Although the Atalanta was designed primarily as a family cruiser it was natural that some owners, who had previously raced dinghies, were attracted to competitive sailing. The first venture was the Round the Isle of Wight Race on Saturday 12 July 1958. The main fleet of well over 100 boats started at 0900 and sailed away down the Solent like a ‘host of butterflies’ with their spinnakers set. The Atalanta class crossed the line at 0915 and consisted of six boats including the prototype Atalanta A1, sailed by Captain Urry and A77, an Atalanta demonstration boat, sailed by Alan Vines, with a trial masthead rig.

It was a grand day’s sailing, with winds ranging from calm to strong squalls, and full of excitement because the five boats with standard rig were always changing places in close proximity to each other with A61, Ellisa, sailed by D Cottrell finishing first. The non-standard boat with the masthead rig, having the advantage in light winds of greater sail area and, no doubt, the advantage also of being helmed by Alan Vines, finished 44 minutes ahead of Ellisa and beat many of the main fleet which had started earlier.

This result convinced their owners that the Atalanta class had racing potential and need not be regarded as just a handicap cruiser.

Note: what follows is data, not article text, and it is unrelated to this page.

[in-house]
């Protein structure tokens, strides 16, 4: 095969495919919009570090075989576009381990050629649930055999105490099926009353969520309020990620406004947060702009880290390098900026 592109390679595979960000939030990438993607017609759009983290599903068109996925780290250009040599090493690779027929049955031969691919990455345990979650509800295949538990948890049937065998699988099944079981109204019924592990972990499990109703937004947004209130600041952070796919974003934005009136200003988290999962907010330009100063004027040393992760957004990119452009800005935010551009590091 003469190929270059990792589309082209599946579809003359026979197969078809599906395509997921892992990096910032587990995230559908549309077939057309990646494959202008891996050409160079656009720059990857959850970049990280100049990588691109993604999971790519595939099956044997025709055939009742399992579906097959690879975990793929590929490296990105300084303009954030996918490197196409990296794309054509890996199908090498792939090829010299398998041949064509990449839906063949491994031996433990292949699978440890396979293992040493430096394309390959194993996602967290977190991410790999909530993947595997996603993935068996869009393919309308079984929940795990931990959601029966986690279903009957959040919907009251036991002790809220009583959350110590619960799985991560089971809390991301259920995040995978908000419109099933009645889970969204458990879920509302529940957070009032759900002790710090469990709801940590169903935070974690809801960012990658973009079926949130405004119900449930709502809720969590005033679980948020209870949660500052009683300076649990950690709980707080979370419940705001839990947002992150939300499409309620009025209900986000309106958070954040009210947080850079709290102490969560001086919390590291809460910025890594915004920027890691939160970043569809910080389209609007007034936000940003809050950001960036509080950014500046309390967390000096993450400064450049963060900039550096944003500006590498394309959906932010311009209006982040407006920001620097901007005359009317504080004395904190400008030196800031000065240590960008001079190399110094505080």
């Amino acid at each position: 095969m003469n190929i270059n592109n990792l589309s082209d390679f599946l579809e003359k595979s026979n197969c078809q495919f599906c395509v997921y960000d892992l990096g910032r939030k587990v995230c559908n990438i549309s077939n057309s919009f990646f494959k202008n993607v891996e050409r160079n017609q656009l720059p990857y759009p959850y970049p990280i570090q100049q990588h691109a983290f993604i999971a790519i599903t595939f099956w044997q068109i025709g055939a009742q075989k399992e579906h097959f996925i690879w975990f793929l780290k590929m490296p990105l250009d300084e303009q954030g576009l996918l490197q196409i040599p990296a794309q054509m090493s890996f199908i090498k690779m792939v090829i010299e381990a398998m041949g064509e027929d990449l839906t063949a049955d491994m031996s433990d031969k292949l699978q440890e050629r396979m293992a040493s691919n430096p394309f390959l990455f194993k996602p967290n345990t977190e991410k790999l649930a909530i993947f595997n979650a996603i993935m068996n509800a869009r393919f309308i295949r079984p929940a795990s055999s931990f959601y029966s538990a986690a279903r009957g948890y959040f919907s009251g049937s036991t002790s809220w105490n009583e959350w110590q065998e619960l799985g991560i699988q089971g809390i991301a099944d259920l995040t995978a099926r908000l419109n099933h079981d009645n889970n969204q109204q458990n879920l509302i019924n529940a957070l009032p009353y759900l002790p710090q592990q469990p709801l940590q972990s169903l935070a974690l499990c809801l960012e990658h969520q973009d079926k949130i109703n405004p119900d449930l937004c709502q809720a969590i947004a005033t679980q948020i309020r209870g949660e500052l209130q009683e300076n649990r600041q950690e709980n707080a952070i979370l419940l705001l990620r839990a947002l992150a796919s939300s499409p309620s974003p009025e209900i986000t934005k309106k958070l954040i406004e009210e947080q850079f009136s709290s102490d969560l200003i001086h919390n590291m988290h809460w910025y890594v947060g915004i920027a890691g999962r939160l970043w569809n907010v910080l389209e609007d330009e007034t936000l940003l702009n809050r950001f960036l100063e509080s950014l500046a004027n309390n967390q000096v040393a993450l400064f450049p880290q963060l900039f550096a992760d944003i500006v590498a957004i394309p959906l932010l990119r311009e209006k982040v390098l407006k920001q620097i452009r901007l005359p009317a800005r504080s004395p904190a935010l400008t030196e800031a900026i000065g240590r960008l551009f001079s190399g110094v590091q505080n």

In August of the same year they took part in West Solent Week and results in several races during that event confirmed this view. Also A77 with her masthead spinnaker and genoa again proved that the class performance could be improved against other classes of similar type.

As President of the AOA, Alan Vines in his New Year Message in 1966 wrote. “Those owners who like to discuss the performance of Atalantas with owners of other classes and types of boats, will probably be interested in the results of the race round the Isle of Wight organised by the Island Sailing Club in which Atalantas race as a class. The total entry for all classes each year was over 300 boats” and after setting out the results for 1963, 64 and 65 he added. “The interested years being 1964 and 1965 when the Atalantas, on their rating, which is very high for its sail area compared with other boats, succeeded, on corrected time, in beating all comers. These results go to show that an Atalanta can perform with the best. It is also interesting to note that Atalantas have, for the third year running, won the Sail and Power Race round the Isle of Wight organised by the Royal Lymington Yacht Club.”

Reports in the Annual Bulletin for 1958/9 and succeeding years, encouraged other owners to take part in the Round the Island Race, and as many as 22 entered in 1970. After that year the numbers declined and participation ceased in the seventies. The reason for this is not clear. It may have been that the fortunes of the AOA took a dip about that time or it may have been that the friendly and tolerant rivalry in the event, enjoyed by the Atalantas in the sixties and early seventies, had largely disappeared. Today the race attracts over 1200 boats of many modern classes, including multi-hulls with speeds reaching more than 20 knots and completing the course of some 60 miles in 4 to 5 hours. Perhaps the prospect of taking over twice as long is a deterrent.

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